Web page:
Save the date: Dollywood, Saturday, May 19, 2012

Monday, March 26, 2012 1:51 PM

I am looking forward to this event. I have never been to Dollywood but I have always wanted to go. Wild Eagle sounds like a fun ride. I can't wait!

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Monday, March 26, 2012 2:06 PM

birdhombre said:
Gardaland's Raptor has a height requirement of 140 cm, which works out to about 55 inches. However, there's an *age* maximum of 99 years. :)

They also warn you that the ride has "poorly lit areas and a high possibility to create panic, fear, vertigo and/or claustrophobic reactions." O RLY?

Pretty lax when you compare it to Alton and Thorpe's everyone is strongly encouraged not to ride this policy and the skull and crossbones that adorn everything.

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Monday, March 26, 2012 10:09 PM

Both times Mystery Mine valleyed, maintenance was in control of the ride and the lift was running at half speed or slower. I would think the design would accommodate the vehicles making it just on ride vehicle velocity/momentum (I suck at physics), so the chain speed should be a non-factor, but I could very well be wrong.

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Monday, March 26, 2012 10:22 PM

Many discussions have gone on here about that and it basically comes down to the fact that the lift speed is a negligible factor in the overall speed at the bottom of the hill.

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Monday, March 26, 2012 10:26 PM

Which is very odd because the ride tested perfectly at full lift speed before the season started. Of course, these are the post-lift dips where the valleys occurred, so I don't know. Paging RideMan... ;)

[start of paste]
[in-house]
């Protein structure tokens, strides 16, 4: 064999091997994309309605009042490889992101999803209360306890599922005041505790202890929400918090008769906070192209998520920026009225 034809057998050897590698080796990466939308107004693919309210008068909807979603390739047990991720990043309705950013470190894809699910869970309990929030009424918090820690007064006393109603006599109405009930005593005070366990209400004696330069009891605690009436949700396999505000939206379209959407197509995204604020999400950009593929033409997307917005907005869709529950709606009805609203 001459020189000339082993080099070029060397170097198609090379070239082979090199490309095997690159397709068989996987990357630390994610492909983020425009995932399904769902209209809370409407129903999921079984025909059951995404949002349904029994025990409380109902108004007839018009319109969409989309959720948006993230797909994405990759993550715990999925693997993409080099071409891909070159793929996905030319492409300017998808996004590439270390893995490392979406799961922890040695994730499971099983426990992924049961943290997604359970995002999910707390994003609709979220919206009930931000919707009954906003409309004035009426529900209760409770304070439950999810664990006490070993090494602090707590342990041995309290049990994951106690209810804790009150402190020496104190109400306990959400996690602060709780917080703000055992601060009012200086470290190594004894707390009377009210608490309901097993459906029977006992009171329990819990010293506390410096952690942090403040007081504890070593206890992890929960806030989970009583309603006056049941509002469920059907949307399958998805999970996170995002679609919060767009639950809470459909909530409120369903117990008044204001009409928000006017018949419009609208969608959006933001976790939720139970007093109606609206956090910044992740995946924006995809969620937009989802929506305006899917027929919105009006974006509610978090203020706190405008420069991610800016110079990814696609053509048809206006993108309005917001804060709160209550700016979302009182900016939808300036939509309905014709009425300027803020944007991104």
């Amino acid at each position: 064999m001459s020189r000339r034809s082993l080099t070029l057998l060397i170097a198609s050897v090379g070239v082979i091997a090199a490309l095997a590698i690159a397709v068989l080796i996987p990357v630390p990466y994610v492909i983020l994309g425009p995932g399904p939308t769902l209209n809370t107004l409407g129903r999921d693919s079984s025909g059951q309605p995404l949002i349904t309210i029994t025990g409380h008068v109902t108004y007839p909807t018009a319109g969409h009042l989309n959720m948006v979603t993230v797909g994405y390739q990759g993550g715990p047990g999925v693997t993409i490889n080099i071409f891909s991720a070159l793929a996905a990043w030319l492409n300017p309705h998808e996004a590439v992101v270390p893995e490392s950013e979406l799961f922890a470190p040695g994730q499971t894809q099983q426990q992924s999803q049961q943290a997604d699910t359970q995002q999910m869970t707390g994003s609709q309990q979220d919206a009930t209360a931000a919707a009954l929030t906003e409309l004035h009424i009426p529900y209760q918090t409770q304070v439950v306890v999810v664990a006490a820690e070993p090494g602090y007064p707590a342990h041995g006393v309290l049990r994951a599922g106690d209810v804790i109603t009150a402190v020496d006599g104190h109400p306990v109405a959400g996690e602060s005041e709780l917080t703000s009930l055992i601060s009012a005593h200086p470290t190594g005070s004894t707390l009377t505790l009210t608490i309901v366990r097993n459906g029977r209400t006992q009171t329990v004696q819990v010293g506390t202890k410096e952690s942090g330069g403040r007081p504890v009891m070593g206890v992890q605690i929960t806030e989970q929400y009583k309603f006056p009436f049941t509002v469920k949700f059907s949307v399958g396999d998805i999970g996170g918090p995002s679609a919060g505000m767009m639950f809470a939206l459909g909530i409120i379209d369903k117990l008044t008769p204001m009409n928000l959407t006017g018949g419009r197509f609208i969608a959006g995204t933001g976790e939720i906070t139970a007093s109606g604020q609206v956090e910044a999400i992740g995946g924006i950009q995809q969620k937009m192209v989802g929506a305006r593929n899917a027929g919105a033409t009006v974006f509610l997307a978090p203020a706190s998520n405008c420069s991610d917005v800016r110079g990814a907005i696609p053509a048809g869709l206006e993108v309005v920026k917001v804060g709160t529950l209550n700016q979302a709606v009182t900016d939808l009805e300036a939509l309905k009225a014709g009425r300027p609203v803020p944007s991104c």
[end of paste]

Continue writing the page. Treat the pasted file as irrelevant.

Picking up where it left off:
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Monday, March 26, 2012 10:40 PM

This discussion is getting me think about the story I read about the Tidal Wave at SFGreat America hitting the bumper on the spike, and the hood of the front car flew off and hit a garbage can. Someone said it wasn't possible, but I was thinking - if the cable snapped behind the train, perhaps the energy released gave it the extra speed. There was also a story about how it happened on White Lightnin' at Carowinds, and people drove by to see a train stuck at the top of the spike, front car partially off.

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Monday, March 26, 2012 10:40 PM

It's just basic physics, guys, as we've been over many times. Horizontal motion (the car coming off of the lift) has negligible impact on vertical downward motion, as gravity pulls all things to the ground at the same rate. Checkout the Mythbusters episode where they fired a gun and simultaneously dropped a bullet. Both hit the ground at the same time.

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Monday, March 26, 2012 10:53 PM

I was pretty surprised to see Mystery Mine valleyed later in the day on Saturday. It actually opened up in the morning, and was running pretty well. A little jerky, but we got two rides on it in a row.

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Tuesday, March 27, 2012 9:22 AM

It's just basic physics, guys, as we've been over many times. Horizontal motion (the car coming off of the lift) has negligible impact on vertical downward motion, as gravity pulls all things to the ground at the same rate. Checkout the Mythbusters episode where they fired a gun and simultaneously dropped a bullet. Both hit the ground at the same time.